• Each individual gene linked with depression likely makes “a small contribution” to the development of depressive disorders.
  • A “small but growing body of evidence” indicates that dysfunction on the mitochondrial level may be a causal factor for major depressive disorder.
  • Epigenetic changes (which are alterations in how a gene functions, without impacting structure) may exert considerable influence on depression risk.

One of the challenges of fully assessing the genetic influence on depressive disorders, Shadrina’s team reported, is that some types of research require brain tissue that can only be retrieved after death. To overcome this obstacle, the team recommended increased use of animal models.

How Can Genetics Influence Treatment?

It’s difficult to predict the potential impact of genetic research on depression treatment, since so much work remains in the effort to fully explore the human genome. But in broad, general terms, continued studies on the genetics of depression may lead to two types of advances:

  • An improved ability to diagnose depression and identify individuals who have an elevated risk of developing various depressive disorders
  • The development of targeted medications and other treatment techniques that can effectively address the genetic/biological aspects of depressive disorders

We talk about these advances as happening in the future, but in fact, progress is already underway.

Genes and Depression: Current Studies

For example, in May 2022 the JAMA Network published a study from the U.S. Department of Veterans Affairs (VA) that explored the benefits of genetic testing for depression. The study involved more than 1,900 participants at 22 VA facilities over a period of 24 weeks. Here’s how it worked:

  • All participants diagnosed with major depressive disorder and completed at least one prior treatment session at a VA facility.
  • All participants completed genetic tests that focused on how their bodies metabolize medications.
  • Half the participants (the pharmacogenomic-guided group) received results of these tests within a few days, and used information to guide their use of medication.
  • The other half (the control group) received results after the study, meaning clinicians didn’t use them in treatment.

At the end of the study, the VA researchers concluded:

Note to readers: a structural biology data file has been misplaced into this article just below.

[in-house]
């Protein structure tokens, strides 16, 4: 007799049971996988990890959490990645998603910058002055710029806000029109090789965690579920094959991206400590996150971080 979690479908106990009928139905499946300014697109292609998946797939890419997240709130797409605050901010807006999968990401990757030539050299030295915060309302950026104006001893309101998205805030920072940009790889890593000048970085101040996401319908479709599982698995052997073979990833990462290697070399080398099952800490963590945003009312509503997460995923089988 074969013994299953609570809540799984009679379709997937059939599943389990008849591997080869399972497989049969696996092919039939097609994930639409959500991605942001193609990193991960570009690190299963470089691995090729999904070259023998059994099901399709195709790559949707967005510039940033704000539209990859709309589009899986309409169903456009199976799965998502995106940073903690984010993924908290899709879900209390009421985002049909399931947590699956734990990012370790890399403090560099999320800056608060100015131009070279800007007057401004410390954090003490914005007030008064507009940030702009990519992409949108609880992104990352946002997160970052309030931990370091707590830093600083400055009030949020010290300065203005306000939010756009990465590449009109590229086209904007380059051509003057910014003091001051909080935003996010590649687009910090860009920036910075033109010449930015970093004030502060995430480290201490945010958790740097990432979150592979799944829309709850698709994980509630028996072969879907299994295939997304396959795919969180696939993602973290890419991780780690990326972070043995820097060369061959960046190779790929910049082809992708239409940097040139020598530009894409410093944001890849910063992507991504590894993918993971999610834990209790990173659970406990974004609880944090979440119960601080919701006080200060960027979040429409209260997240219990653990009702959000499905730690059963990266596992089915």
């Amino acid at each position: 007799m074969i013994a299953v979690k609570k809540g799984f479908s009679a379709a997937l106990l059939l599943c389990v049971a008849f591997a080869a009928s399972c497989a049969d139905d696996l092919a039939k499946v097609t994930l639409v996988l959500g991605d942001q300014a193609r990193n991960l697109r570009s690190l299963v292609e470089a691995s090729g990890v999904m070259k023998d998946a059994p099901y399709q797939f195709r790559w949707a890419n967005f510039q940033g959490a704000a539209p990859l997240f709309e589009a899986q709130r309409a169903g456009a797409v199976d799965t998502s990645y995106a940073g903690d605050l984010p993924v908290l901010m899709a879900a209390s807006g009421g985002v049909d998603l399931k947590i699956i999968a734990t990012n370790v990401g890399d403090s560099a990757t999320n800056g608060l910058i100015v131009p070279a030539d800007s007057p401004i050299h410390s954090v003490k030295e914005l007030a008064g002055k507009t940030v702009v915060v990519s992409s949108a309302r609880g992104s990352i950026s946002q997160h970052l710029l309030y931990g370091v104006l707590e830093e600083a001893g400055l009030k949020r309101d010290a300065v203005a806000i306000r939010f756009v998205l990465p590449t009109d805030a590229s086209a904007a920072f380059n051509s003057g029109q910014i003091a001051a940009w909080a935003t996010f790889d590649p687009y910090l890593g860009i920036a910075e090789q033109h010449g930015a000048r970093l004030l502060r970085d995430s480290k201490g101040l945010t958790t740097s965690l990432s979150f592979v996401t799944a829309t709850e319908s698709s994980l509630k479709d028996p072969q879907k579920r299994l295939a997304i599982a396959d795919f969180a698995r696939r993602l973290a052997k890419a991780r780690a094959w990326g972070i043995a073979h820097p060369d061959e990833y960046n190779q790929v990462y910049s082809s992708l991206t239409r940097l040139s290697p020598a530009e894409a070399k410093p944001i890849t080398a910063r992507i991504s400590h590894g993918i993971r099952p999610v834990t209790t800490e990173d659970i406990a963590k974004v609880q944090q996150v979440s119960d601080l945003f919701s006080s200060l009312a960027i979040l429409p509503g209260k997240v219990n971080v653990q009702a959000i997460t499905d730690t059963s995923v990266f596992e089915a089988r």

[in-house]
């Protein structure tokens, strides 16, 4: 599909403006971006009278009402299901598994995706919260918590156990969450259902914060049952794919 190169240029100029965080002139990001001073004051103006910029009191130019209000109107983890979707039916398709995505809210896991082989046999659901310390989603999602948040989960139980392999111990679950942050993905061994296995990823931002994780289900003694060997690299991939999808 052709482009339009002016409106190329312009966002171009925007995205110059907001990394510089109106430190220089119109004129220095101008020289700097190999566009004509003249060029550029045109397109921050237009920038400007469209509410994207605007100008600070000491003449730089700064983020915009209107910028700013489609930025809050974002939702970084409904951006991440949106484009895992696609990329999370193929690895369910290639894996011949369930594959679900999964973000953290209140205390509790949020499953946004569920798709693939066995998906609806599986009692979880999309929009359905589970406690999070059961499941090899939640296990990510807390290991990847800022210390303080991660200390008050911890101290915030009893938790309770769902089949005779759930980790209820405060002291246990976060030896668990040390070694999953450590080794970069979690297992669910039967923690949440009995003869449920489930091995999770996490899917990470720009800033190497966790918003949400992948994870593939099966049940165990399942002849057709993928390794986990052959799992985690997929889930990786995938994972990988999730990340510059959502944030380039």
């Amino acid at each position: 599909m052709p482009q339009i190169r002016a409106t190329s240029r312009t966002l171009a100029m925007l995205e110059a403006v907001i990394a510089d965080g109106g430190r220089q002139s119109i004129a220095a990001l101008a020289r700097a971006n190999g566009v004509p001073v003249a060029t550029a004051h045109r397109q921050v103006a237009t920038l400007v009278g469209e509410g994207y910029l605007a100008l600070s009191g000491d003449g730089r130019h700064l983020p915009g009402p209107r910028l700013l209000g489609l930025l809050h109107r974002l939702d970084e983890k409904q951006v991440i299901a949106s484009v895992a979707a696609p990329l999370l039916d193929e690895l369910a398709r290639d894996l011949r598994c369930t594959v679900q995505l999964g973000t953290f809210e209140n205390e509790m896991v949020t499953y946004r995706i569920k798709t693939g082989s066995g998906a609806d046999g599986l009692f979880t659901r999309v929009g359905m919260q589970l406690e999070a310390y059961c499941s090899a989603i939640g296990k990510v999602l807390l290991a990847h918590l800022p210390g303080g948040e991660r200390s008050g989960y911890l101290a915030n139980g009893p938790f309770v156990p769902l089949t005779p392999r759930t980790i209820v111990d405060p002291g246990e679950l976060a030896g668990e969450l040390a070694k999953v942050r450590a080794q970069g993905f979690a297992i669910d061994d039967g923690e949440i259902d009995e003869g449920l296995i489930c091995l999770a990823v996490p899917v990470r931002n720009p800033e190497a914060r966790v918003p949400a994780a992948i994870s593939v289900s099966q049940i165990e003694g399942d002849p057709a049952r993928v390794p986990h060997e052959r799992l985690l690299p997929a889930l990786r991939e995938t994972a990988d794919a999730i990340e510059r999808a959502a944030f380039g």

• Genetic testing reduced the prescription of some medications due to predictions of how they’d interact with genes
  • The symptom remission rate among participants who completed genetic testing was significantly better than the non-testing group at week 8 and week 12.
  • At weeks 18 and 24, the remission rate among the testing group remained slightly better than among the non-testing group, but the difference wasn’t statistically significant.
  • At week 24, the testing group showed greater reduction in symptom severity than the non-testing group.

In a VA release, the study’s leader, David Oslin, MD, acknowledged that his team’s finding were not “a slam dunk,” but he was optimistic that the results justify continued research in this area.:

“An important outcome of the study is that only about 15% to 20% of the patients had genes that would significantly interfere with the prescribed medication. But I think the results … will encourage providers to test patients and get this genetic information. Future research should explore if there are subgroups of patients who would benefit more from testing.”

It’s important to emphasize that the genetic testing in the VA study didn’t assess how certain medications impacted specific genes related to depression. The VA study evaluated how quickly or slowly medications metabolized, rather than how they affected the genes.

As Oslin explained, this doesn’t mean that the genetic tests weren’t valuable, as they were still able to help providers determine which types of drugs could be more likely to have a positive effect:

“[The test is] not telling me that this is a good medicine for the patient. It’s telling me not to prescribe this medicine, or perhaps to adjust the dosing, because the patient doesn’t metabolize it well.”

As genetic research continues, future tests will likely focus on the direct impact of individual prescription drugs on specific genes. Ideally, this will lead to improved treatment outcomes and the expansion of precision medication within the mental health field.